In a victory for gun safety, a U.S. District Court on Tuesday, August 12 upheld all aspects of Maryland’s Firearm Safety Act of 2013. The law, enacted in the wake of the devastating shooting at Sandy Hook Elementary School, prohibits certain assault weapons and large capacity ammunition magazines (“LCAMs”). Plaintiffs in the case, individual gun owners as well as a number of pro-gun organizations, argued unsuccessfully that the Act violates the Second Amendment. With its decision, the District Court in Kolbe v. O’Malley joins an ever-growing number of courts that have unanimously upheld laws around the country prohibiting dangerous, military-style assault weapons and LCAMs.
In reviewing the law, the court first asked whether assault weapons and LCAMs (magazines capable of holding more than 10 rounds) fall within the scope of the Second Amendment, which does not protect “dangerous and unusual weapons,” but only those “typically possessed by law-abiding citizens for lawful purposes.” The court noted that assault weapons “represent no more than 3% of the current civilian gun stock, and ownership of those weapons is highly concentrated in less than 1% of the U.S. population.” Moreover, assault weapons “are used disproportionately” in both mass shootings and attacks on law enforcement officers and “cause more injuries and more fatalities when they are used.” Given this evidence, the court expressed its “serious doubts that the banned assault long guns are commonly possessed for lawful purposes” and was “inclined to find” that such weapons fall outside the Second Amendment as dangerous and unusual.
A final ruling on that question was not issued, however, because the court found the entire Act to easily survive constitutional review. In holding that the Act only minimally burdens the Second Amendment, the court pointed out that the law “does not seriously impact a person’s ability to defend himself in the home…[i]n fact, the plaintiffs can point to no instance where assault weapons or LCAMs were used or useful in an instance of self-defense in Maryland.” The court also noted persuasive evidence showing that “assault weapons have several military-style features which make them especially dangerous to law enforcement and civilians,” and that LCAMs are used disproportionately in mass shootings and in the killing of law enforcement officers. Given these facts, the court concluded that the Act “substantially serves the government’s interest in protecting public safety, and it does so without significantly burdening” the Second Amendment right of “law-abiding, responsible citizens to use arms in defense of hearth and home.”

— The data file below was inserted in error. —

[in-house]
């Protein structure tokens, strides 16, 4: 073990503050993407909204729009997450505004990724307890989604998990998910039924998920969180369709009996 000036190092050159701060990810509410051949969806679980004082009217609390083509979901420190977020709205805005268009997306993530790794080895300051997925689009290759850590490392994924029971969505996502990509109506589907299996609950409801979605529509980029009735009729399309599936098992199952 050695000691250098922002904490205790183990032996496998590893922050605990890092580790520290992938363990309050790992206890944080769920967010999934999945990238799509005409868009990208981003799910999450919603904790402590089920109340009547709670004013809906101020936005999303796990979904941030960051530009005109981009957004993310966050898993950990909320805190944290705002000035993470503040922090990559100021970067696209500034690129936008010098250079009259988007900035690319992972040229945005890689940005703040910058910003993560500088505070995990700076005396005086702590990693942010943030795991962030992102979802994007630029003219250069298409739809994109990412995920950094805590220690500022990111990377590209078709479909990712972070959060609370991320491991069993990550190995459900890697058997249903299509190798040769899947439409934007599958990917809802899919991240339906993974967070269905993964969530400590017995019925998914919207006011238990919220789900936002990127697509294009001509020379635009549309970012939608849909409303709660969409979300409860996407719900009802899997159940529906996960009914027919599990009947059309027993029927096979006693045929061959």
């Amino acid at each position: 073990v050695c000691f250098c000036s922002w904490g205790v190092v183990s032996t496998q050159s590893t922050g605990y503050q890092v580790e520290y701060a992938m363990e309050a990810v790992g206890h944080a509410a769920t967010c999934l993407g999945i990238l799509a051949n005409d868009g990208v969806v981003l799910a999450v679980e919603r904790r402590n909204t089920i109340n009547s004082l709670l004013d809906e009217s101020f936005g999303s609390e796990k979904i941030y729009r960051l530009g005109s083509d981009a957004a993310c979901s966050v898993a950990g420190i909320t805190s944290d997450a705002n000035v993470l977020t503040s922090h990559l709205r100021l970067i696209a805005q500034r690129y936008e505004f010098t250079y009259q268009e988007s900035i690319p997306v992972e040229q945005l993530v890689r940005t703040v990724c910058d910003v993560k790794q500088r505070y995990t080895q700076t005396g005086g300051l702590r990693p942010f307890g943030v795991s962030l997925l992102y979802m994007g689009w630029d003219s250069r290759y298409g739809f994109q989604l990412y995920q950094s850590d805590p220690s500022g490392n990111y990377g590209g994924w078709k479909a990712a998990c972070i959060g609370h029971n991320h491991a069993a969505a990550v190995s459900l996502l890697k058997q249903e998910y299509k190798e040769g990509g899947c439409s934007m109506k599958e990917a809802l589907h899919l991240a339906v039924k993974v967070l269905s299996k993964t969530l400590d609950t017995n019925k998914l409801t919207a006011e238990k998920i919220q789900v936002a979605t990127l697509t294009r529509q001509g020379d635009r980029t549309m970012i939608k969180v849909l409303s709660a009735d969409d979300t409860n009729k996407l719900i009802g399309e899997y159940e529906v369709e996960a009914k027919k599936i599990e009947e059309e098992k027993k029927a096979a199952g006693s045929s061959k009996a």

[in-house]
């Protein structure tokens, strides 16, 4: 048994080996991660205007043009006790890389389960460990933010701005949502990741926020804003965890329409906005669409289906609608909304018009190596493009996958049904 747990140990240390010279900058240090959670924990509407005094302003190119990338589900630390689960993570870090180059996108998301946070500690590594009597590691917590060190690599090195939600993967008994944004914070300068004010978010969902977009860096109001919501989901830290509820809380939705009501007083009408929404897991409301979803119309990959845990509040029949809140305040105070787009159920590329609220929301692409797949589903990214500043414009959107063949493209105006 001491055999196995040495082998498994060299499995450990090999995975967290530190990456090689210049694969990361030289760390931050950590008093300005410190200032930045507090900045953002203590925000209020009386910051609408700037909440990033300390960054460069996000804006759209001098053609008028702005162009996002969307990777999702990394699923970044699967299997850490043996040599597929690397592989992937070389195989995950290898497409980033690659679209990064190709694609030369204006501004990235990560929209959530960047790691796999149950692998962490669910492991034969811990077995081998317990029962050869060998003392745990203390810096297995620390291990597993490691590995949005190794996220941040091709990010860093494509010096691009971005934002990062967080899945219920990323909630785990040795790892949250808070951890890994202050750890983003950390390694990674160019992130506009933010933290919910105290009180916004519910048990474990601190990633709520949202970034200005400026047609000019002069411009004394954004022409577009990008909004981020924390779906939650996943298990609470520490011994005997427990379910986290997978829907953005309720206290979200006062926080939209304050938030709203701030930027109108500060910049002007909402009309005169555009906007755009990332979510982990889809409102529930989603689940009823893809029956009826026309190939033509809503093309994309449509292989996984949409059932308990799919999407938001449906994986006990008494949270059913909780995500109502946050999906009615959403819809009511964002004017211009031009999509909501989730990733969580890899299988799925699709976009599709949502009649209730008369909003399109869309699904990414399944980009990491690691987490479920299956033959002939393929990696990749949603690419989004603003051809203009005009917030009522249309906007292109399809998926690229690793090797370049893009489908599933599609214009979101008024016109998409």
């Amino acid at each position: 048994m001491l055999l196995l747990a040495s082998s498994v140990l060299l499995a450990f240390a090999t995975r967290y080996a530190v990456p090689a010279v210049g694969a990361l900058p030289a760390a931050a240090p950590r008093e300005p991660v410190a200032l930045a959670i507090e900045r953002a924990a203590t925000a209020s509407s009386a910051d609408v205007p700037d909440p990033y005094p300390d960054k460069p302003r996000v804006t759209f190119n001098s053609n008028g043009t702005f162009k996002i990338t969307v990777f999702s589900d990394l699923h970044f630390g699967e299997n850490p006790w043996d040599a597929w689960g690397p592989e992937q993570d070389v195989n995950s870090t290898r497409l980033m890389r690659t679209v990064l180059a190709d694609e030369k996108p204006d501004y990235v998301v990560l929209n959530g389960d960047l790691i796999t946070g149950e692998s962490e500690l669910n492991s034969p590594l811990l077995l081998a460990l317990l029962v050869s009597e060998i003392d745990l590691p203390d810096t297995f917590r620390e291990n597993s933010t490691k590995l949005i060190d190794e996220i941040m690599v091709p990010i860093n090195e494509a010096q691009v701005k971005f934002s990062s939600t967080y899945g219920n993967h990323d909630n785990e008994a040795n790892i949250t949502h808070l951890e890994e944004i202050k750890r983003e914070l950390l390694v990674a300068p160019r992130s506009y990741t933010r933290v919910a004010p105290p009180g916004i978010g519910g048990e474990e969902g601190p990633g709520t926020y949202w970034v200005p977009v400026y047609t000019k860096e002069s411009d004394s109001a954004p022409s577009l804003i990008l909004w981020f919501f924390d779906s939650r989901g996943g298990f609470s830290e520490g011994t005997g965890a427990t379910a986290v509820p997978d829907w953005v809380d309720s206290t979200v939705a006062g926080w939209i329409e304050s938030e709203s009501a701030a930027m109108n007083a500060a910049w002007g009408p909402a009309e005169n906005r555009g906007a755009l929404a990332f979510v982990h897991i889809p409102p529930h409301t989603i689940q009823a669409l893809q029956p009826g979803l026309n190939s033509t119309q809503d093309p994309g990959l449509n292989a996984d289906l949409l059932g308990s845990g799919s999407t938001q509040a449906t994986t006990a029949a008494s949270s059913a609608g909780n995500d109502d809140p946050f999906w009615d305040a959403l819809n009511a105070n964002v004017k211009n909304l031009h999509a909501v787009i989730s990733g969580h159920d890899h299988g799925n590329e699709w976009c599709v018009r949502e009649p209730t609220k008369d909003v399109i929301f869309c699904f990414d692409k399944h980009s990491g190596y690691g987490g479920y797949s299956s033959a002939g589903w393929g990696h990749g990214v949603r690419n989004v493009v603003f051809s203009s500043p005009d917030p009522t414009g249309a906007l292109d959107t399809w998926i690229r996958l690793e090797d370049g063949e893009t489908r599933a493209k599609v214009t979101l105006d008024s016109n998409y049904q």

This case is part of an overall trend in courts across the nation, where the vast majority of challenges to common sense gun regulations are rejected. In over 900 decisions tracked by the Law Center, approximately 96% of Second Amendment challenges were rejected—further proof that sensible firearm regulations are totally compatible with the Second Amendment.
For more, visit our overview of Maryland’s gun laws or read about limits on assault weapons and large capacity ammunition magazines in states across the country.